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tigtog (aka Viv) is the founder of this blog. She lives in Sydney, Australia: husband, 2 kids, cat, house, garden, just enough wine-racks and (sigh) far too few bookshelves.

15 Responses

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  1. Beppie
    Beppie at |

    Excellent post, just one nit to pick:

    Today’s postmodern world celebrates, over and over, the “elevation” of Man above our animal instincts.

    This isn’t postmodernism it’s patriarchal humanism. :) Postmodernism is sceptical towards metanarratives like “man rose above animals and went onto glory/freedom/self-actualisation”.

  2. tigtog
    tigtog at |

    Good point, Beppie. I’ve dropped the “post” portion of “postmodern” accordingly.

  3. Fimail
    Fimail at |

    I’d highly reccomend “Motherhood” by Anne Manne if you get some summer reading time.

  4. Mindy
    Mindy at |

    Not having read whatever’s comments I can only guess that he is annoyed at having to travel and/or move to be closer to his kids and at having to take time out to be with them. Well, dude, sometimes men get caught by the patriarchy as well. Quit your bitching, we know it sucks.

    Mindy’s last blog post..Flaming Swords of…

  5. Lauredhel
    Lauredhel at | *

    Dontcha love the way he writes “attended a PhD program” as though it’s a trivial fun little hobby his wife gets to enjoy, while the poor hard-done-by man has to actually work?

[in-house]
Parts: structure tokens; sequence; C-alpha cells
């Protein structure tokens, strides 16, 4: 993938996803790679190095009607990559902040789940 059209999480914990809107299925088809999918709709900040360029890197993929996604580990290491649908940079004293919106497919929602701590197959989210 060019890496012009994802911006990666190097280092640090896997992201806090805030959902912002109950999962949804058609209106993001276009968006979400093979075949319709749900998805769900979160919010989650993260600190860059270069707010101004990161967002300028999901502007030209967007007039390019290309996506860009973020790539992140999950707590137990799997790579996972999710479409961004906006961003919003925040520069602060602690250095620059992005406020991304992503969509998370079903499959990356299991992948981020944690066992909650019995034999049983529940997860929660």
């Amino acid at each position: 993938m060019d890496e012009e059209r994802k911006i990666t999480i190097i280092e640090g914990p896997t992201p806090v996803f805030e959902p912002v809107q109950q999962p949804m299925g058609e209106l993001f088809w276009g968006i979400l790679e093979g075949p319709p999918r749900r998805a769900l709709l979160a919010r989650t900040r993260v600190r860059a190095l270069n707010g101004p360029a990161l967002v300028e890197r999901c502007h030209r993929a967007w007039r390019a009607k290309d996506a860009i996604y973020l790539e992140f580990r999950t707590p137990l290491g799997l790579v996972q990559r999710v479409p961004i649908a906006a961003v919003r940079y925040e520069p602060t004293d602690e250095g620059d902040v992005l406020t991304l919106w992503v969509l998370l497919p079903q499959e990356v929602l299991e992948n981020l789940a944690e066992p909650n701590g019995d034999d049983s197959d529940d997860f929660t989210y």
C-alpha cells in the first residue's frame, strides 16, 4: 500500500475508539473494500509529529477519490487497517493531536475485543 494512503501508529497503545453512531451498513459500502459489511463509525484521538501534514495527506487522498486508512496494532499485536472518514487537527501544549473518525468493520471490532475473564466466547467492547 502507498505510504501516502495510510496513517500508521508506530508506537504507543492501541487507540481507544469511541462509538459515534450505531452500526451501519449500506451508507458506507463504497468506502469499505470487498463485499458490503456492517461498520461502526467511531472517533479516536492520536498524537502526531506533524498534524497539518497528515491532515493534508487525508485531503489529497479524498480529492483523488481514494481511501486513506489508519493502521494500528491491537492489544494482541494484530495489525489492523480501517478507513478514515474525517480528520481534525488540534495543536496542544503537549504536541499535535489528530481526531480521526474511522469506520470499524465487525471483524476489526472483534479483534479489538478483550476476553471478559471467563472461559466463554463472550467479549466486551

I have some nits to pick about using the word “normal” to apply to a six-month weaning age, and the assumption that all women can easily pump plenty of milk (and have the resources to do so) and therefore it’s ok for all mother-baby pairs to undergo regular prolonged separation from six months, but you knew that. (Note that I said “all” – if some choose this, big deal, it’s a blanket-policy I object to.) If you’d switched it to twelve months (while again acknowledging milk expression and the need to be together mornings and evenings for direct breastfeeding), sure.

    Unfortunately “She can just pump!” has been used as a tool to forcibly separate breastfeeding dyads in custody cases for prolonged periods, days at a time, which is not fair to mothers or to babies. I think it’s important to acknowledge that if a mother and baby wish to directly breastfeed, that is their choice, and it’s not appropriate for a father or court to force them to separate against their will, nor to assume pumping as equivalent to the optimum situation of direct breastfeeding.

  6. Rebekka
    Rebekka at |

    I have two tiny nitpicks about the otherwise excellent post.